Then elements were arranged by Newlands and given a number sequence in order of their atomic weights, beginning with Hydrogen. This showed "The eighth element, starting from a given one, is a kind of repetition of the first", which Newlands called the Law of Octaves. While correct, his connecting it to music led to ridicule and dismissal of the idea by scientists.
In 1869, Meyer compiled a Periodic Table of 56 elements based on the periodicity of properties such as molar volume. Both Meyer and Mendeleev constructed periodic tables independently that are credited as being the basis of the modern table. Meyer was more impressed by the periodicity of physical properties, while Mendeleev was more interested in the chemical properties.
Mendeleev also published his periodic table & Law in 1869, but he also forecast the properties of missing elements, and chemists began to appreciate it when, soon after, the discovery of elements predicted by gaps in his table took place. Mendeleev is almost universally thought of as the sole originator of the periodic table.
"...if all the elements be arranged in order of their atomic weights a periodic repetition of properties is obtained." – the Periodic Law, as stated by MendeleevThe periodic table appears to have been independently formulated by at least six people within one decade: de Chancourtois, Newlands, Meyer, and Mendeleev, as well as Hinrichs, and Odling.
In 1894 Ramsay isolated argon, and in the next year discovered helium. He went on to discover neon, krypton and xenon, and added a group to the periodic table to be called the Noble Gases - elements least likely to combine with others.
Later, the table was scientifically reordered by Mosely according to atomic numbers (nuclear charge, using X-Ray) rather than by weight, thereby modifying the Periodic Law.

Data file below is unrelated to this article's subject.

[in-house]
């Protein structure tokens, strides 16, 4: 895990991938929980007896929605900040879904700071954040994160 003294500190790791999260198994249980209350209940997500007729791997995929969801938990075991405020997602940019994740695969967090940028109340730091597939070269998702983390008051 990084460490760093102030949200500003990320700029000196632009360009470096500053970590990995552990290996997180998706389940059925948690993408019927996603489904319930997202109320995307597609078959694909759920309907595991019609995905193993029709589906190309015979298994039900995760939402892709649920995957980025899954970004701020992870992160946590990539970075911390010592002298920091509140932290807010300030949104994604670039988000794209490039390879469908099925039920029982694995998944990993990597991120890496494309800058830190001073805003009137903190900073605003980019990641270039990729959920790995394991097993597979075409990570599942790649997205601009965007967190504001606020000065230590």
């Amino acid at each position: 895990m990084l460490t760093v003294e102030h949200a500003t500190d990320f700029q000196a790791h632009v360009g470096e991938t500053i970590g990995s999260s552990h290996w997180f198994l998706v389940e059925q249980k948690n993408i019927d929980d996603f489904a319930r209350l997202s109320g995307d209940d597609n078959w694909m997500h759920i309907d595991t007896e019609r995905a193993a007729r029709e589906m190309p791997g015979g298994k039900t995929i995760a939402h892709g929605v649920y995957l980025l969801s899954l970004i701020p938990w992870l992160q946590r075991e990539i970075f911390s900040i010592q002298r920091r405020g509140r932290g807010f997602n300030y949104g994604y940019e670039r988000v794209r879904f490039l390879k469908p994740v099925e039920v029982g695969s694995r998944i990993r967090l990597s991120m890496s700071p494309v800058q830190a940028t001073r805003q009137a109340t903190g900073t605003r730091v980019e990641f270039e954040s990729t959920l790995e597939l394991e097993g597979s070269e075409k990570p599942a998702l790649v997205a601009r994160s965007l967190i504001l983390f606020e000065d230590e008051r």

The refreshed Periodic Law revealed important analogies among the 94 naturally occurring elements, and stimulated renewed interest in Inorganic Chemistry in the nineteenth century which has carried into the present with the creation of artificially produced, short lived elements of `atom smashers' and supercolliders of high energy physics.
Into the 1930s the heaviest elements were being put up in the body of the periodic table, and Seaborg "plucked those out" while working with Fermi in Chicago, naming them the Actinide series while making many new ones, which later permitted proper placement of subsequently 'created' elements - the Transactinides, changing the periodic table yet again. These elements were placed separate from the main body of the table.
Several scientists - and me, a science exhibit designer - have revived the de Chancourtois 3D periodic table concept for a new 20th Century paradigm.
Some have started with a ribbon of elements in atomic number sequence and wrapped it in a spiral to vertically align elements with similar properties, which establishes the ‘periodic’ nature of the table. Others may have merely wrapped the plane of the flat table – after ramping the element rows – escalator–like – in the p–block – and let both the d- and f- element blocks loop, retaining the unbroken atomic number sequence above.
Some may have been seeking to resolve technical questions, and others, like Courtines, Gamov and Alexander, aiming for a better educational tool.
When Seaborg was shown the 1965 Alexander Arrangement in 1997, he said that it was ’correct’, and later told a photographer that it was his ’favorite’ periodic table.
The periodic table has been improved continuously over the last century and a half, built on the shoulders of many creative scientists.The newer versions improve the educational possibilities, easing both use & amplifying of the immense predictive and correlative power of the periodic chart in teaching, learning, and working in chemistry.
The History of the Periodic Table
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last update 4/14/16